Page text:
Cramps… Why?

You get cramps, I get cramps, professional basketball players named Lebron get cramps. It’s an unpleasant part of life and often comes coupled with a rigorous workout. Whether they happen in the middle of the night or in the middle of your gym day, cramps arrive unexpected and unwelcome.

Ultimately, the cause of common cramping is some kind of imbalance. That sounds borderline “new age-y”, but it’s an accurate way to describe and explain the condition, which is otherwise very difficult to explain. There is something not quite right, something missing, and your body is reacting the best way it knows how - freaking out!

isolated cramping from exercise is not itself cause for alarm.
However, cramps could also be an early symptom of bigger
potential problems such as heat exhaustion and heat stroke.

One major culprit of cramping is a lacking of nutrients, specifically electrolytes. Your muscles need certain minerals like calcium, magnesium and potassium for proper function. If you’re deficient in any of these or if they’re out of proportion to each other, it’s going to cause your muscles to spasm because… well, it’s not entirely clear, or at least it’s not something that can be easily understood without some medical school training. 

Another cause of cramping (and muscle soreness) is a lack of glycogen, which is a large component of muscle’s stored energy - “fuel for the machine”, you might say. Glycogen is what you’re talking about when you talk of “carb loading” - you’re building up stored energy for later use. And if your body doesn’t have an adequate supply of easily accessed energy during exercise and also during recovery, there will be a painful price to pay.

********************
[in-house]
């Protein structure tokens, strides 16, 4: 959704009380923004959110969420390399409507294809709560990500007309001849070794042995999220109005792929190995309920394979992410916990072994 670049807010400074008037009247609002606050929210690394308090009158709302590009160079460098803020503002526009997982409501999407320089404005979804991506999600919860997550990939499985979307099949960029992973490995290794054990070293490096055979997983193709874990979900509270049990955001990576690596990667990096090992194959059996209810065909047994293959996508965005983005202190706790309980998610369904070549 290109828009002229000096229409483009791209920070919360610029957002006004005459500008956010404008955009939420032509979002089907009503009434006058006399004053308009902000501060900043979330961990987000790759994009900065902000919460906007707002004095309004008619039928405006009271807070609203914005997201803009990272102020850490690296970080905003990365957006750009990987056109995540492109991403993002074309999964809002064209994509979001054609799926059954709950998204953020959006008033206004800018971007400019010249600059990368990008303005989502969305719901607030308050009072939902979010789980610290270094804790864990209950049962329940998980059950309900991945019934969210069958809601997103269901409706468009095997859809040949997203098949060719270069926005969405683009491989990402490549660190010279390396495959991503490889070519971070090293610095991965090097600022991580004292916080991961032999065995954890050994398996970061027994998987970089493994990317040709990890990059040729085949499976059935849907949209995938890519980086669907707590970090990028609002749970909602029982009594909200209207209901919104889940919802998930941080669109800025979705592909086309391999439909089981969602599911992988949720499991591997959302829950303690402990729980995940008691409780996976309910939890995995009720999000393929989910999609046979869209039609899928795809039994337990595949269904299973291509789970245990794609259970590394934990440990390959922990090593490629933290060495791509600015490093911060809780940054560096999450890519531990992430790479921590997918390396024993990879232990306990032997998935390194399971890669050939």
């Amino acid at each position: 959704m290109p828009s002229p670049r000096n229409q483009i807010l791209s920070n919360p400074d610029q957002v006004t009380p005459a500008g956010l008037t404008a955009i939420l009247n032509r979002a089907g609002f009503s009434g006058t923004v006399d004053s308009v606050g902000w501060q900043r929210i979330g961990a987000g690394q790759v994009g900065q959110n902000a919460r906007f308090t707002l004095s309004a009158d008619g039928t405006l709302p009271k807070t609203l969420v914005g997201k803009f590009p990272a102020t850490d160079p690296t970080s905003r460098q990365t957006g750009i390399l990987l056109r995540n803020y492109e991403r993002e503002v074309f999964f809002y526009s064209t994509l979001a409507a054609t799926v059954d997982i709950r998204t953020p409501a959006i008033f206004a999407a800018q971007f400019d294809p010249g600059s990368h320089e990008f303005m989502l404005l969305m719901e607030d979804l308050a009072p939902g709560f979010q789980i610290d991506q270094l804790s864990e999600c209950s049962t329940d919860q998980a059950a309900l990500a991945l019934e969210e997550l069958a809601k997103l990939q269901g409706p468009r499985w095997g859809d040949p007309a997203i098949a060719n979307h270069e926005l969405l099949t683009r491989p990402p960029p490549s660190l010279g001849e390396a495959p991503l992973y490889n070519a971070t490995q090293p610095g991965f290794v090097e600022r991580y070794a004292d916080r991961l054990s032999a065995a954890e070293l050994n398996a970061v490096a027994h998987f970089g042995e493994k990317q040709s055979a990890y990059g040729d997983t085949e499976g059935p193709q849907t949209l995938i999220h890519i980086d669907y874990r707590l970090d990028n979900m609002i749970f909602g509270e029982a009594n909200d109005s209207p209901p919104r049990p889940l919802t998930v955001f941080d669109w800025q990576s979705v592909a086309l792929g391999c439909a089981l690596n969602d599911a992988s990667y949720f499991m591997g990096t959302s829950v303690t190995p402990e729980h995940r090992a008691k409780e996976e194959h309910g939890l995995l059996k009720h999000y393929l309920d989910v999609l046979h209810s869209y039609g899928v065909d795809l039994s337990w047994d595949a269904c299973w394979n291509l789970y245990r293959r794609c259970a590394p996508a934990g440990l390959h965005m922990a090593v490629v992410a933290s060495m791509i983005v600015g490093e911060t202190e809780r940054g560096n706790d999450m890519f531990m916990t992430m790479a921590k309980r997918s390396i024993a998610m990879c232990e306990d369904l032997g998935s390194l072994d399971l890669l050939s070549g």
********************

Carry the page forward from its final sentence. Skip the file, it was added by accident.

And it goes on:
After strenuous activity you should be experiencing some level of soreness and the possibility of cramping is increased due to the build up of lactic acid in the muscle. Lactic acid isn’t actually a bad thing, it’s a byproduct from your body producing energy for your muscles and it’s a perfectly healthy process. The more rigorous the activity, the more lactic acid produced, the more severe the “burn”. Excess lactic acid does work its way out of the muscles in a relatively short amount of time, however there may be inflammation in the muscle that could exacerbate potential cramps.

So how does one avoid cramps? Definitely, most important, stay hydrated. Be sure to take in fluids during workouts. If you’re sweating a lot, drink more water. Obvious, right? Also, avoid holding your breath during exercise; Your body needs oxygen and will suffer if it is depleted. Thirdly, be sure to eat healthy and include foods high in potassium in your diet. Raisins, for example, are loaded, so be sure to have some on hand for convenient pre- and post-workout snacking. Finally, it is not altogether important to stretch BEFORE exercise, although a warm up routine is a good idea, however stretching post workout can help stave off muscle cramps. 

If you’re suffering from cramps during or just after your workout, try to stay cool and take in fluids. If you’re having leg cramps, stay on your feet and keep walking as you rehydrate. A little stretching and some massage can help, but take it lightly if you’re already experiencing cramping. If the cramping is pretty bad you can take some non-prescription ibuprofen or naproxen, which are anti-inflammatory pain relievers.

Take note that isolated cramping from exercise is not itself cause for alarm. A little pre-workout care, as highlighted above, is simply needed to prevent future episodes. However, cramps could also be an early symptom of bigger potential problems such as heat exhaustion and heat stroke. Pain, light headedness and nausea are causes for concern during exercise and not, as some gym trainers might say, a sign of a good effort. So if you’re working out in a hot environment, be extra careful to stay hydrated and not overdo things so you can avoid cramps as well as more serious problems.